# [Haskell-cafe] What is the role of \$!?

Luke Palmer lrpalmer at gmail.com
Wed Nov 28 23:55:15 EST 2007

```On Nov 29, 2007 4:23 AM, PR Stanley <prstanley at ntlworld.com> wrote:
>         PRS: You would also get different results - e.g.
>         let a = 3, b = 7, c = 2
>         therefore 20 = strict ( ( (a+(b*c)) )
>         therefore 17 = non-strict ( (a+(b*c)) )
>
>                 or am I misunderstanding the concept?

Yes.  If the strict program does not error, then the strict program
and the lazy program will have the same results.

Numerics are not the best way to illustrate the difference, because
they are essentially strict in their semantics.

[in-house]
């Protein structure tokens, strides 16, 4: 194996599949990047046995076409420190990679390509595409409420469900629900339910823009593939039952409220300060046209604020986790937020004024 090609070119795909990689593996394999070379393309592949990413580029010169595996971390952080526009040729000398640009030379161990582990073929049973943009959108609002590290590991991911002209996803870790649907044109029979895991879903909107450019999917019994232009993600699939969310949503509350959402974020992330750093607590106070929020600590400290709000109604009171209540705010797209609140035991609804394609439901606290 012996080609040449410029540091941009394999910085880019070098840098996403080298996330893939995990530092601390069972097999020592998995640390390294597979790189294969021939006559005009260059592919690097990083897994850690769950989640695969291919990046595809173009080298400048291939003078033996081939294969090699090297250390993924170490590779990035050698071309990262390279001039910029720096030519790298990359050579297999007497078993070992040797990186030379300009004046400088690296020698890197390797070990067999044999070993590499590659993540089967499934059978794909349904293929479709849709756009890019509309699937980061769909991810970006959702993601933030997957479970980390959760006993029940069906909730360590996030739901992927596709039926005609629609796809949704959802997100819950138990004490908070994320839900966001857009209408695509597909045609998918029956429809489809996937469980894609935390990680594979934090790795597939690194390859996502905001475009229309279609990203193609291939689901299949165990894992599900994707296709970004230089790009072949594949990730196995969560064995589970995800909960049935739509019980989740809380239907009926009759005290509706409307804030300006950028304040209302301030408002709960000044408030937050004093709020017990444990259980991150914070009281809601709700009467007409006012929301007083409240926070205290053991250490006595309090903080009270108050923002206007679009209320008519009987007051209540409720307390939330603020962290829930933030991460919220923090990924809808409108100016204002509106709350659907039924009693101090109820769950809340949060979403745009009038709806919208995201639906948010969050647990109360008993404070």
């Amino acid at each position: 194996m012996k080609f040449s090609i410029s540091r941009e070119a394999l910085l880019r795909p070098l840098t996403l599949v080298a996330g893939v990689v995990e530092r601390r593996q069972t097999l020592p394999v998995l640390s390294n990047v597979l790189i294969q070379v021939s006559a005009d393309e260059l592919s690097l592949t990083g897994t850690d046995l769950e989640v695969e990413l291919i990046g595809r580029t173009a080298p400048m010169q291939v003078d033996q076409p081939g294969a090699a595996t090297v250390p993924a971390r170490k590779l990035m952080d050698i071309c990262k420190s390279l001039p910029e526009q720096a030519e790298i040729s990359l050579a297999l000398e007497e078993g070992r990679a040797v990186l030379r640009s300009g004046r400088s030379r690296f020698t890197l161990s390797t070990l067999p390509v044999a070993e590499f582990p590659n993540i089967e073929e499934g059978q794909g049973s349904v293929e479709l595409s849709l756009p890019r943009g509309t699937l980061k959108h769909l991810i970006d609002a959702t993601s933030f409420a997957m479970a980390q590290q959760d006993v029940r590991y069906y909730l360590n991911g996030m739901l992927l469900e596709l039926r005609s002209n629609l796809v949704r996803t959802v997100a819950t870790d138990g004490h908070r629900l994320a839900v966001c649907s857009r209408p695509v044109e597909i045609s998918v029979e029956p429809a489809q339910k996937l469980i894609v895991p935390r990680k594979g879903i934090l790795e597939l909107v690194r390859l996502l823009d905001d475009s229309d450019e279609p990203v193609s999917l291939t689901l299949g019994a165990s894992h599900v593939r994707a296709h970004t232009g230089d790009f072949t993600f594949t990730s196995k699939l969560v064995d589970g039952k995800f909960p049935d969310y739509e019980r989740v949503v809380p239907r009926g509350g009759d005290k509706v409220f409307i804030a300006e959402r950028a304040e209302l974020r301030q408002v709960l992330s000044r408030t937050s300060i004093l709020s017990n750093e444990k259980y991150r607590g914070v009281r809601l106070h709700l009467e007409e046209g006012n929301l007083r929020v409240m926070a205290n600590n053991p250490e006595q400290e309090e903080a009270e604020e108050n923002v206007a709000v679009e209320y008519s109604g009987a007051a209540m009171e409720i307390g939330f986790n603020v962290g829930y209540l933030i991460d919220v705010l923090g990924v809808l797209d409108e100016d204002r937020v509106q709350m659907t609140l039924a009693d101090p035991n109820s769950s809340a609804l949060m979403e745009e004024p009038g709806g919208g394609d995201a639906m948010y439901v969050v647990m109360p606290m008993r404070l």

head [] = error "empty list"

map f []     = []
map f (x:xs) = f x:map f xs

head (map (+1) [1,2,3])  -- rewrite as...

Strictly would go like this:

head (map (+1) (1:2:3:[]))           -- evaluate map (+1) (1:2:3:[])
head ((1+1) : map (+1) (2:3:[]))     -- evaluate 1+1
head (2 : map (+1) (2:3:[]))         -- evaluate map (+1) (2:3:[])
head (2 : (2+1) : map (+1) (3:[]))   -- evaluate 2+1
head (2 : 3 : map (+1) (3:[]))       -- evaluate map (+1) (3:[])
head (2 : 3 : (3+1) : [])            -- evaluate 3+1
head (2 : 3 : 4 : [])                -- evaluate [] (nothing to do)
2

Lazily would go like this:

-- try to match map (+1) (1:2:3:[])
-- against x:xs, need to evaluate map
head ((1+1) : map (+1) (2:3:[]))
-- match (1+1):map (+1) (2:3:[]) against
-- x:xs succeeds, with x = (1+1)
(1+1)
-- evaluate (1+1)
2

Here I'm describing lazy evaluation rather than non-strict semantics,
but they're pretty closely related.

Luke
```